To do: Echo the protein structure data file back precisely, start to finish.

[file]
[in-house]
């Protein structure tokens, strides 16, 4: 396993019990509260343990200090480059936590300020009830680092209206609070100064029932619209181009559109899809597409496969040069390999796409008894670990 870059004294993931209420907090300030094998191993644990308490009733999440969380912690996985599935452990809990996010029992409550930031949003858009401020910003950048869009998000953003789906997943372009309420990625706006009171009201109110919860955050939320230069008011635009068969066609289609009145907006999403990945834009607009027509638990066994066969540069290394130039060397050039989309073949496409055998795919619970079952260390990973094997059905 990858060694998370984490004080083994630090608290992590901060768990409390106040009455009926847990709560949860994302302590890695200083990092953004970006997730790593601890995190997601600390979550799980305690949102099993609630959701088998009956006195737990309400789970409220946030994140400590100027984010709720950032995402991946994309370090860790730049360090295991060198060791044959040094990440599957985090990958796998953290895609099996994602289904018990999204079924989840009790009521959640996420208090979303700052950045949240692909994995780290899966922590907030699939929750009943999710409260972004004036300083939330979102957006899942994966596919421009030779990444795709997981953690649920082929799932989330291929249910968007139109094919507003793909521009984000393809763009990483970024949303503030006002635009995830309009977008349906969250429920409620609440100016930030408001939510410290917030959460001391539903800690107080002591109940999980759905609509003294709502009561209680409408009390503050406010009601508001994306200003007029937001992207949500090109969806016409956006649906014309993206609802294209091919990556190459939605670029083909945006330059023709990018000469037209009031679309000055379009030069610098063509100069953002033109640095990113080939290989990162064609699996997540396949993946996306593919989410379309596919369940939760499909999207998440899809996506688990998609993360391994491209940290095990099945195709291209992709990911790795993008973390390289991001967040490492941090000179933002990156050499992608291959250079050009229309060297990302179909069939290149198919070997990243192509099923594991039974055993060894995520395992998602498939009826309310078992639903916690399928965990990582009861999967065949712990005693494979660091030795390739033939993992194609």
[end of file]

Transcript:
[in-house]
């Protein structure tokens, strides 16, 4: 396993019990509260343990200090480059936590300020009830680092209206609070100064029932619209181009559109899809597409496969040069390999796409008894670990 870059004294993931209420907090300030094998191993644990308490009733999440969380912690996985599935452990809990996010029992409550930031949003858009401020910003950048869009998000953003789906997943372009309420990625706006009171009201109110919860955050939320230069008011635009068969066609289609009145907006999403990945834009607009027509638990066994066969540069290394130039060397050039989309073949496409055998795919619970079952260390990973094997059905 990858060694998370984490004080083994630090608290992590901060768990409390106040009455009926847990709560949860994302302590890695200083990092953004970006997730790593601890995190997601600390979550799980305690949102099993609630959701088998009956006195737990309400789970409220946030994140400590100027984010709720950032995402991946994309370090860790730049360090295991060198060791044959040094990440599957985090990958796998953290895609099996994602289904018990999204079924989840009790009521959640996420208090979303700052950045949240692909994995780290899966922590907030699939929750009943999710409260972004004036300083939330979102957006899942994966596919421009030779990444795709997981953690649920082929799932989330291929249910968007139109094919507003793909521009984000393809763009990483970024949303503030006002635009995830309009977008349906969250429920409620609440100016930030408001939510410290917030959460001391539903800690107080002591109940999980759905609509003294709502009561209680409408009390503050406010009601508001994306200003007029937001992207949500090109969806016409956006649906014309993206609802294209091919990556190459939605670029083909945006330059023709990018000469037209009031679309000055379009030069610098063509100069953002033109640095990113080939290989990162064609699996997540396949993946996306593919989410379309596919369940939760499909999207998440899809996506688990998609993360391994491209940290095990099945195709291209992709990911790795993008973390390289991001967040490492941090000179933002990156050499992608291959250079050009229309060297990302179909069939290149198919070997990243192509099923594991039974055993060894995520395992998602498939009826309310078992639903916690399928965990990582009861999967065949712990005693494979660091030795390739033939993992194609």